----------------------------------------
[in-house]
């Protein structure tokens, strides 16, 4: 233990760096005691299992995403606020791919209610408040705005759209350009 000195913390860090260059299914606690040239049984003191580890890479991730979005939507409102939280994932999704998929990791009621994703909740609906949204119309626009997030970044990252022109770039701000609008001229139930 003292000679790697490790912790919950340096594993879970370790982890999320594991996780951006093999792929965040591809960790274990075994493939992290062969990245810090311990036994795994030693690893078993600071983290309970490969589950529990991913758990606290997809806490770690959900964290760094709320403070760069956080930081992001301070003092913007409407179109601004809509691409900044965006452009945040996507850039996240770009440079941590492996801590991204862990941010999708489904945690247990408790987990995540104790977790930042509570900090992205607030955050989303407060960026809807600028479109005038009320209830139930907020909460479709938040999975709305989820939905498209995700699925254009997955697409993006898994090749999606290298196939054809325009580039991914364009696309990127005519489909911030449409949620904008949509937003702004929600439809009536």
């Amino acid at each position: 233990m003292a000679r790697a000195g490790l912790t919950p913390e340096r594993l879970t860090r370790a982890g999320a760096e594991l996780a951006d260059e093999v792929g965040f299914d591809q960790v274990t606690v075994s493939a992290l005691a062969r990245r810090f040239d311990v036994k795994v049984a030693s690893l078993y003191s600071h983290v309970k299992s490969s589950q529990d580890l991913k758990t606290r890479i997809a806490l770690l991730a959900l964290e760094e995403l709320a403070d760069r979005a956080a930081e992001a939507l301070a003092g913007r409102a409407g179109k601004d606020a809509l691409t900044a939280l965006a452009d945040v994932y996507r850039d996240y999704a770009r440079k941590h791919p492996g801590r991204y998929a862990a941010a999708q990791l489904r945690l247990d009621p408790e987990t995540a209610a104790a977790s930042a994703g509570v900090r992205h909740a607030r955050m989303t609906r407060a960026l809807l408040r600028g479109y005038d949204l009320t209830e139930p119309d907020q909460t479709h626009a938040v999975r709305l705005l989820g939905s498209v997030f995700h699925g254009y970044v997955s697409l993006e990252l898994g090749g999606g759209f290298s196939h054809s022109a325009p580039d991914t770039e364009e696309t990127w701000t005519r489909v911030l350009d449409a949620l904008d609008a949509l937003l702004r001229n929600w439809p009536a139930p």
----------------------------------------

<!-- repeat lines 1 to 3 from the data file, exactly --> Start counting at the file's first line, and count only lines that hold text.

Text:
[in-house]
């Protein structure tokens, strides 16, 4: 233990760096005691299992995403606020791919209610408040705005759209350009 000195913390860090260059299914606690040239049984003191580890890479991730979005939507409102939280994932999704998929990791009621994703909740609906949204119309626009997030970044990252022109770039701000609008001229139930 003292000679790697490790912790919950340096594993879970370790982890999320594991996780951006093999792929965040591809960790274990075994493939992290062969990245810090311990036994795994030693690893078993600071983290309970490969589950529990991913758990606290997809806490770690959900964290760094709320403070760069956080930081992001301070003092913007409407179109601004809509691409900044965006452009945040996507850039996240770009440079941590492996801590991204862990941010999708489904945690247990408790987990995540104790977790930042509570900090992205607030955050989303407060960026809807600028479109005038009320209830139930907020909460479709938040999975709305989820939905498209995700699925254009997955697409993006898994090749999606290298196939054809325009580039991914364009696309990127005519489909911030449409949620904008949509937003702004929600439809009536």
């Amino acid at each position: 233990m003292a000679r790697a000195g490790l912790t919950p913390e340096r594993l879970t860090r370790a982890g999320a760096e594991l996780a951006d260059e093999v792929g965040f299914d591809q960790v274990t606690v075994s493939a992290l005691a062969r990245r810090f040239d311990v036994k795994v049984a030693s690893l078993y003191s600071h983290v309970k299992s490969s589950q529990d580890l991913k758990t606290r890479i997809a806490l770690l991730a959900l964290e760094e995403l709320a403070d760069r979005a956080a930081e992001a939507l301070a003092g913007r409102a409407g179109k601004d606020a809509l691409t900044a939280l965006a452009d945040v994932y996507r850039d996240y999704a770009r440079k941590h791919p492996g801590r991204y998929a862990a941010a999708q990791l489904r945690l247990d009621p408790e987990t995540a209610a104790a977790s930042a994703g509570v900090r992205h909740a607030r955050m989303t609906r407060a960026l809807l408040r600028g479109y005038d949204l009320t209830e139930p119309d907020q909460t479709h626009a938040v999975r709305l705005l989820g939905s498209v997030f995700h699925g254009y970044v997955s697409l993006e990252l898994g090749g999606g759209f290298s196939h054809s022109a325009p580039d991914t770039e364009e696309t990127w701000t005519r489909v911030l350009d449409a949620l904008d609008a949509l937003l702004r001229n929600w439809p009536a139930p």